Woman claims her finger was partially cut off on Universal ride

Universal denied many of the lawsuit's allegations.

A Manatee County woman says she lost part of a finger in an accident when she rode Universal’s King Kong ride last year, according to court documents.

Courtney Delphey is suing Universal theme parks over what she says happened May 16, 2021 on the Skull Island: Reign of Kong.

“During one segment of the ride, the tram stopped for a 3D display,” her lawsuit said. “The tram shook violently as part of the experience. Courtney Delphey placed her hand against the metal bracing in front of her during this part of the experience. Two pieces of metal separated then came together causing a partial amputation of Courtney Delphey’s finger.”

Universal denied many of the lawsuit’s allegations and said in response in court documents, “Plaintiff’s injury was solely the result of her negligent failure to observe the subject condition.”

The lawsuit had originally been filed in Orange Circuit Court last month although new court documents were filed this week to move the case to U.S. District Court. Delphey said her medical expenses totaled $89,225 and is seeking more than $100,000 in damages, court documents showed.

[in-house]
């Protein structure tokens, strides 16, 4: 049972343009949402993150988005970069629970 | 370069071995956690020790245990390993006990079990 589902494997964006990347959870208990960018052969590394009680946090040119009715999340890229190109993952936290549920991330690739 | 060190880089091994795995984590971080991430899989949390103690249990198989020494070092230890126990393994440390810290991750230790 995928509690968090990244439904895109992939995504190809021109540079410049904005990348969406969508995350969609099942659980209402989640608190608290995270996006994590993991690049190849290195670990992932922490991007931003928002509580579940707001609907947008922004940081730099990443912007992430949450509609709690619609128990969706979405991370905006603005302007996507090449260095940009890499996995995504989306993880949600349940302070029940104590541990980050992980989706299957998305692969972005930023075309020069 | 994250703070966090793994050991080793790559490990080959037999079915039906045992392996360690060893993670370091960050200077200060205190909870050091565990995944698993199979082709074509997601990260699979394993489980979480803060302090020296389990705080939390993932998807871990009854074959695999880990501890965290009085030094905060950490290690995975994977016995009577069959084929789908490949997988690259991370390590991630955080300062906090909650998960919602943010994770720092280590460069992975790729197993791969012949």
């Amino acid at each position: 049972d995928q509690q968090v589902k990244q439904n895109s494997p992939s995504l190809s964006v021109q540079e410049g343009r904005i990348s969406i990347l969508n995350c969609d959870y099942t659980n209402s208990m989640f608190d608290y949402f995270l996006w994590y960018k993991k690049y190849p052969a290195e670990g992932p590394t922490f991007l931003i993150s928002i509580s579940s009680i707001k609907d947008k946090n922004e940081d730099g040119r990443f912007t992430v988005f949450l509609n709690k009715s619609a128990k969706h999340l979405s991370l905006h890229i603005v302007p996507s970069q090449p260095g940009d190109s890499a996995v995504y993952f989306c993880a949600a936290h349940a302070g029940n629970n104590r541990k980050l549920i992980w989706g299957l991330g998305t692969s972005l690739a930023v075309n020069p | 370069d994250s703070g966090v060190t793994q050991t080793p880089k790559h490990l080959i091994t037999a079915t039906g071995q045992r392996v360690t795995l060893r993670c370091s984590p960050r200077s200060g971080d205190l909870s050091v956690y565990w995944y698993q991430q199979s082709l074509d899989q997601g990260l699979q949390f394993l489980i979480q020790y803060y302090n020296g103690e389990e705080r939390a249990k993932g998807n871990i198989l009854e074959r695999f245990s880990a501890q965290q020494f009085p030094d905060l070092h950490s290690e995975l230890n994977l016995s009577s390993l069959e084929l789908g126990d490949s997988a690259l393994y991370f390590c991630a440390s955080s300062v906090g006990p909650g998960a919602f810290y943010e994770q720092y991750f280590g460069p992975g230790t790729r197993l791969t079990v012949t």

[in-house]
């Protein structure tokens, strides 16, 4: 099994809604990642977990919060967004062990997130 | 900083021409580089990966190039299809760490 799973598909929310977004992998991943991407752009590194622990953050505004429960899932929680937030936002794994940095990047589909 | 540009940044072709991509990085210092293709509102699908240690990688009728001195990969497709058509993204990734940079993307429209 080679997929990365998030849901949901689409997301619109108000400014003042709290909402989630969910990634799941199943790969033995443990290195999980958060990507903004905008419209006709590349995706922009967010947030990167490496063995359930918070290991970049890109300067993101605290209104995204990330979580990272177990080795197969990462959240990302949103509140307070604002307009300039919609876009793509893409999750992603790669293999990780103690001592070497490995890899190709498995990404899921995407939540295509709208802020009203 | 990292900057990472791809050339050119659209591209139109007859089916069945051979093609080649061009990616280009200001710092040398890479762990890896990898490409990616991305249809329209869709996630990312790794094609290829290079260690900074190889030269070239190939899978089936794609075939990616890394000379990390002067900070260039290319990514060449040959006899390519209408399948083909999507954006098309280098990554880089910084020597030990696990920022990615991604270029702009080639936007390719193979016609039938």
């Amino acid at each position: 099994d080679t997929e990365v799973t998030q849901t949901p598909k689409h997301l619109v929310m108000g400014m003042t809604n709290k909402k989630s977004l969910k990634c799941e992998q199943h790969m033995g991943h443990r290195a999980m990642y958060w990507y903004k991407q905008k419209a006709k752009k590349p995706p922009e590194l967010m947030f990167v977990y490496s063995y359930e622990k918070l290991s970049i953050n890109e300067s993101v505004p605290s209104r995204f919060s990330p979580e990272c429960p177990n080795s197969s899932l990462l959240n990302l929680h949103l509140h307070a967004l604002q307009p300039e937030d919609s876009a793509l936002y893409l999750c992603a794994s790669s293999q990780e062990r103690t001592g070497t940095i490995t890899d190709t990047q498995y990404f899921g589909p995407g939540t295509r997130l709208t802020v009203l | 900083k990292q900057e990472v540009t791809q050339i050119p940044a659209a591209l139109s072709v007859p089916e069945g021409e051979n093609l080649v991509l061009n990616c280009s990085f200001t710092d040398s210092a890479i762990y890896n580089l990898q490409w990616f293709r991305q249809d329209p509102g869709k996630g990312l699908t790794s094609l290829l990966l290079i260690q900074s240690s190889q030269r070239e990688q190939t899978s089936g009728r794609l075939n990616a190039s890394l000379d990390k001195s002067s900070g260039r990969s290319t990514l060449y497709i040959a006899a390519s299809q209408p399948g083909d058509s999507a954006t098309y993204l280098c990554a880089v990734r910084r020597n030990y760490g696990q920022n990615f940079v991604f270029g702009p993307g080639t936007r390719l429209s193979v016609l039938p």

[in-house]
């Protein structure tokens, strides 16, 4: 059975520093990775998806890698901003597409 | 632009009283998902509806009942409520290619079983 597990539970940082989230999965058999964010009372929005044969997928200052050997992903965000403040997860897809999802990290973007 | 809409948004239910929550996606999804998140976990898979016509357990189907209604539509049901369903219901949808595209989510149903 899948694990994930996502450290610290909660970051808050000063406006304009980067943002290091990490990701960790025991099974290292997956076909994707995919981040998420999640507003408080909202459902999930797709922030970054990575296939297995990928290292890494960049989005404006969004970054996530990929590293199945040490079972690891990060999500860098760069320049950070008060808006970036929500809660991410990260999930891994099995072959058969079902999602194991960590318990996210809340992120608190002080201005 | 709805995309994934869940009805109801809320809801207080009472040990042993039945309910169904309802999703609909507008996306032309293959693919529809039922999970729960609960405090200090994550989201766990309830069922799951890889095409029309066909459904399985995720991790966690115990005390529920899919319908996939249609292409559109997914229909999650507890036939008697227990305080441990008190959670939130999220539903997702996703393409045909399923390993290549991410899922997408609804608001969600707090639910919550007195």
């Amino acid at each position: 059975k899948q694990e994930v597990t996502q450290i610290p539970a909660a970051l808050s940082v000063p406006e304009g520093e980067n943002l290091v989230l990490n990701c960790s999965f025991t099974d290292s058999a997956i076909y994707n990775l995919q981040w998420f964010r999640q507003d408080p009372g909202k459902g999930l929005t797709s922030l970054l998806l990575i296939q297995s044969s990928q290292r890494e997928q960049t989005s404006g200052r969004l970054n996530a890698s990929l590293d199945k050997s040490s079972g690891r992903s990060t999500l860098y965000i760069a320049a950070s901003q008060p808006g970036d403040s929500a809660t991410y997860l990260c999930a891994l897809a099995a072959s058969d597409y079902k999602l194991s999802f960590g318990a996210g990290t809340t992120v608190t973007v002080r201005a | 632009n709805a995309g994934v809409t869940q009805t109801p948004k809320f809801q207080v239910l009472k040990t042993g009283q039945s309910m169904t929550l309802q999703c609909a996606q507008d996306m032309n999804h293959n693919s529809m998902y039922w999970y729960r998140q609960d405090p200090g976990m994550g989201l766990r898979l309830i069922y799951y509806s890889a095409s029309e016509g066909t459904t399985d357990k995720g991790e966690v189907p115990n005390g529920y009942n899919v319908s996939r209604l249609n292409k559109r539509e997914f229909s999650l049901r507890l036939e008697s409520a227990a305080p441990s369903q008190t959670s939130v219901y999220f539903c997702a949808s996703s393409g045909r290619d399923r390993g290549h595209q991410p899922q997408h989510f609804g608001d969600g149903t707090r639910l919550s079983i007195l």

The Parrish woman’s lawsuit called the ride unsafe for “allowing metal supports to separate and close with such force to cause violent amputations.”

There was no mention of Delphey’s alleged incident in the quarterly theme park injury report published by the Florida Department of Agriculture and Consumer Services.

In Florida, theme parks self-report injuries when their visitors are hurt or sick on a ride and require at least 24 hours of hospitalization. The lawsuit does not say if Delphey received hospitalization or how much time she spent in the hospital. Her attorney did not respond to questions Friday. Universal also did not respond to an immediate request for comment Friday.

Based on the movie, the thrill ride at Universal’s Islands of Adventure attractions first opened in 2016. The attraction takes visitors on an expedition on a tram and features simulated chases and 3D projections with the finale leading past a large Kong animatronic.

It’s not the first time a serious incident has been tied to the ride.

In 2018, a family filed a wrongful death lawsuit against Universal after a 38-year-old Guatemalan tourist died from a heart attack in 2016 after he sat down on a bench to rest shortly after getting off the Kong ride. The family’s attorney told the media at the time the man had a prior heart condition. In 2020, the lawsuit was settled for an undisclosed amount, according to Orange Circuit Court records.

Gabrielle Russon

Gabrielle Russon is a journalist who covers theme parks and Florida tourism. She previously worked at the Orlando Sentinel, the Sarasota Herald-Tribune, the Toledo Blade and the Kalamazoo Gazette. She graduated from Michigan State University.

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